I’ve found that many folks are concerned, but like myself, know that if we focus on those individuals attending our institutions, this too shall past. In an effort of assist in keeping everyone up on current media stories, below are links to a few of the most recent items.
As today (Friday, March 18th) is to be the last scheduled meeting by the Department on Rulemaking, more information is surfacing on plans to increase the triggers for letters of credit by the proprietary sector.
This requirement could be significant!
Read More: Getting Ready for Another Corinthian by Michael Stratford
With the start of a fresh new year, always seems to begin on new challenges in proprietary schools. The US Department of Education has anew man at the helm, John King. Question is whether he has the same lack of vision at Mr. Duncan. Time will tell. But it does seem that many of the media outlets are holding on the same negative ideals as last year.
The Chronicle has published several articles with the same back-handedness as most of their articles. The proprietary sector has taken a hit on lower enrollment lately, but we are still very important to the overall landscape of educating and getting the people employed in this country.
Below are several articles to add to everyone’s database of knowledge and keeping you up to date.
The media loves polls especially ones that demonize the proprietary schools and veterans. But a recent Gallup poll paints a different picture on services that veterans enrolled in some proprietary institutions are receiving. As I have said in the past, yes, there are some bad actors in this industry, but so many more institutions are making it possible for many to obtain a degree/certificate.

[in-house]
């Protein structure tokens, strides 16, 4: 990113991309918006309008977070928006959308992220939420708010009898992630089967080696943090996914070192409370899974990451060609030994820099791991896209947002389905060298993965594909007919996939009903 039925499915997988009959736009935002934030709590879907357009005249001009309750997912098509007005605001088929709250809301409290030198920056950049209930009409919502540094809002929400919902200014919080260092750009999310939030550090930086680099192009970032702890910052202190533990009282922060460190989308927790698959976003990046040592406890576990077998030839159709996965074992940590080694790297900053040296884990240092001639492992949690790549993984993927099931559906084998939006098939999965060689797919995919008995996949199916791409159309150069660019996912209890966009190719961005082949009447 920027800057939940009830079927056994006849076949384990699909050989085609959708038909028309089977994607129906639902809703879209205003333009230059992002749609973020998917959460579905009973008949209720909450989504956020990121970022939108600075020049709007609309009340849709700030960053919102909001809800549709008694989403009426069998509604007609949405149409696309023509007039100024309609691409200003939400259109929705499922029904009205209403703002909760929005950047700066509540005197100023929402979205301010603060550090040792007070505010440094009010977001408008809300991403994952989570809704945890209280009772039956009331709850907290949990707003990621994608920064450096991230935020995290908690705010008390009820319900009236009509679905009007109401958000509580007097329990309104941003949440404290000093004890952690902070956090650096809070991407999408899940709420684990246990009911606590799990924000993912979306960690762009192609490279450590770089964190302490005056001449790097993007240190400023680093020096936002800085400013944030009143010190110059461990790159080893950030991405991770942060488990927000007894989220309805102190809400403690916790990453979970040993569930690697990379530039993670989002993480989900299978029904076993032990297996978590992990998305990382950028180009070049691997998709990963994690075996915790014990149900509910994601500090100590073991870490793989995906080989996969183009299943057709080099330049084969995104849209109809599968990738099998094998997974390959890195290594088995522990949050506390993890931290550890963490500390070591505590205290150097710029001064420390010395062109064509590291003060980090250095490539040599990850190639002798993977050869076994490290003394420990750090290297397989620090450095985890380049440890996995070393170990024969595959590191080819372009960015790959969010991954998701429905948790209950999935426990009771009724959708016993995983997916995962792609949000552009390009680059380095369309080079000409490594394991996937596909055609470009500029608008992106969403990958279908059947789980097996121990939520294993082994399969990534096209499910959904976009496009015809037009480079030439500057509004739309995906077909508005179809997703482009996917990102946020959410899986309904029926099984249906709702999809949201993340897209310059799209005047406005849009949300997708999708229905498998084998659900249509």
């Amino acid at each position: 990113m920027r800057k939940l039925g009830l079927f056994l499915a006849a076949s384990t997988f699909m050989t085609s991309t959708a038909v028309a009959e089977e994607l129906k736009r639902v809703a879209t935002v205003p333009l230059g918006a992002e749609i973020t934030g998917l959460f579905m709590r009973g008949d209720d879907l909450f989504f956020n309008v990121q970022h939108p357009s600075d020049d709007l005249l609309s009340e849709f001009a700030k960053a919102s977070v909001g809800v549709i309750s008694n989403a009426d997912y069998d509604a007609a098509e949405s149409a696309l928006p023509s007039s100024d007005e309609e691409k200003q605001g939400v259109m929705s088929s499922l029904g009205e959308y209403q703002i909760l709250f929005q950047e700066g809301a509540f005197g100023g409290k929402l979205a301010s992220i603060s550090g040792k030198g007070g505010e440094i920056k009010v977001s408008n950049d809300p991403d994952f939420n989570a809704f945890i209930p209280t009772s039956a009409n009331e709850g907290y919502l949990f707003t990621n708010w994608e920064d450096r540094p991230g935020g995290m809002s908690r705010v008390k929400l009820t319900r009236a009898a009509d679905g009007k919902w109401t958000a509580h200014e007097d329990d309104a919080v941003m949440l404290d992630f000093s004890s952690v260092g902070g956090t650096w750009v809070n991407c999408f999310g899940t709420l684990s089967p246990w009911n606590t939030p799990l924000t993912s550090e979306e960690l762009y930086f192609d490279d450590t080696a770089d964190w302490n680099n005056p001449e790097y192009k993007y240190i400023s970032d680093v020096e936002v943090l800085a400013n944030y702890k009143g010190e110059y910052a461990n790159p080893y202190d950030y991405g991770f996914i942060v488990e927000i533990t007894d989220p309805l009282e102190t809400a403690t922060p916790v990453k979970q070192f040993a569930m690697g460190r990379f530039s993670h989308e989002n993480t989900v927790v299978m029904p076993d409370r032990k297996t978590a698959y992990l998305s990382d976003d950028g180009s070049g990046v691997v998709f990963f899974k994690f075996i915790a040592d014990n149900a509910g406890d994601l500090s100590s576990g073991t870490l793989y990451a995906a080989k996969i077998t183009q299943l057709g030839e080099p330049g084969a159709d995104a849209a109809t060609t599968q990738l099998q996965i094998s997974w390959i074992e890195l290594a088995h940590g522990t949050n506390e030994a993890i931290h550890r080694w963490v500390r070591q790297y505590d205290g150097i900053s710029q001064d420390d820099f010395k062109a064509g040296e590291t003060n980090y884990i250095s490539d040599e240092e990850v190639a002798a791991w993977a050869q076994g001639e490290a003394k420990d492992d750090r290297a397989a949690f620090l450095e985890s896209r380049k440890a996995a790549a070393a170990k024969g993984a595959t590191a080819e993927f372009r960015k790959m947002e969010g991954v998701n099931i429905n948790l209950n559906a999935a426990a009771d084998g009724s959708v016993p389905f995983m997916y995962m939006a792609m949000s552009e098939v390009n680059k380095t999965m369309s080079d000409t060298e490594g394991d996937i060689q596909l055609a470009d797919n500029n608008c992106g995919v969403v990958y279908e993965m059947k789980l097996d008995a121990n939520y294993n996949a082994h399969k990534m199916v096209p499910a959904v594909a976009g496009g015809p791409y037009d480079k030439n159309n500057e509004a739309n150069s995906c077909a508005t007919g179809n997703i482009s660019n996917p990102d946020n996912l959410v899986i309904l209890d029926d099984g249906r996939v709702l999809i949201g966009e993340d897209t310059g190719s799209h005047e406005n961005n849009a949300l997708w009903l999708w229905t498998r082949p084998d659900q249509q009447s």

Read more here: Score on for For-Profit this Veterans’ Day by Neal McCluskey
Hello Everyone. My apologies for not posting any useful information these last couple of months. Seems time tends to get by me lately. So I’m going to include a collection of information here. These last couple of months, Gainful Employment has taken affect and caused many schools to consider changing from a for-profit to a non-profit status. This is understandable but is not as easy as thought to be. However, with the US DOE changing leadership with the retirement of Arne Duncan, I don’t see much changing during the Obama Administration. The Democrats are convinced the proprietary sector is a predatory sector and that it has nothing but “bad actors” just trying to make a quick buck. While I will concede there are some “bad actors”, most institutions really want to help their students make a better life for themselves. I’m sure if the leadership changes in 2016, we will see a host of new changes. But for now, we must deal to the existing requirements.
If you are a Title IV school, you must begin the process (if you have not already begun) the process of imputing your data into the Department of Ed’s database to meet your GE responsibilities. If you haven’t begun, you should start this right away, as the deadline is coming due very soon. For more information, go to https://www.ifap.ed.gov/GainfulEmploymentInfo/indexV2.html.
Also in the news is the continued attack on the sector. While I do not know if all of it is warranted on ITT, it will have to be monitored for future insight into the issue. If you have missed the news, ITT has faced multiple suits from many different states and regulatory agencies of this past year or so. This week, they got another blow with tightening restrictions. More information, read here: Insider Higher Ed and The Chronicle. The Obama Administration is even taking a shot at the accreditors now: Upping the Pressure on Accreditors.
So as the pressure on the industry increases, schools continue to educate the populace and wade through the sea of regulations and rules. In December 2015, Ted Mitchell will take over the US Department of Education, but do not look for any changes. If anything, the industry will likely see more regulations before President Obama’s Administration leaves office. Read more on Arne Duncan’s departure: What Duncan Wishes He’d Done Differently — and What’s Next for the Education Dept.
Gainful Employment rule from the US DOE has survived the latest attempt to be block from going into effect. The latest lawsuit from APSCU was declined yesterday. Congress is attempting to pass legislation to stop the funding, if nothing happens, on July 1, this will go into effect.
Read More Here: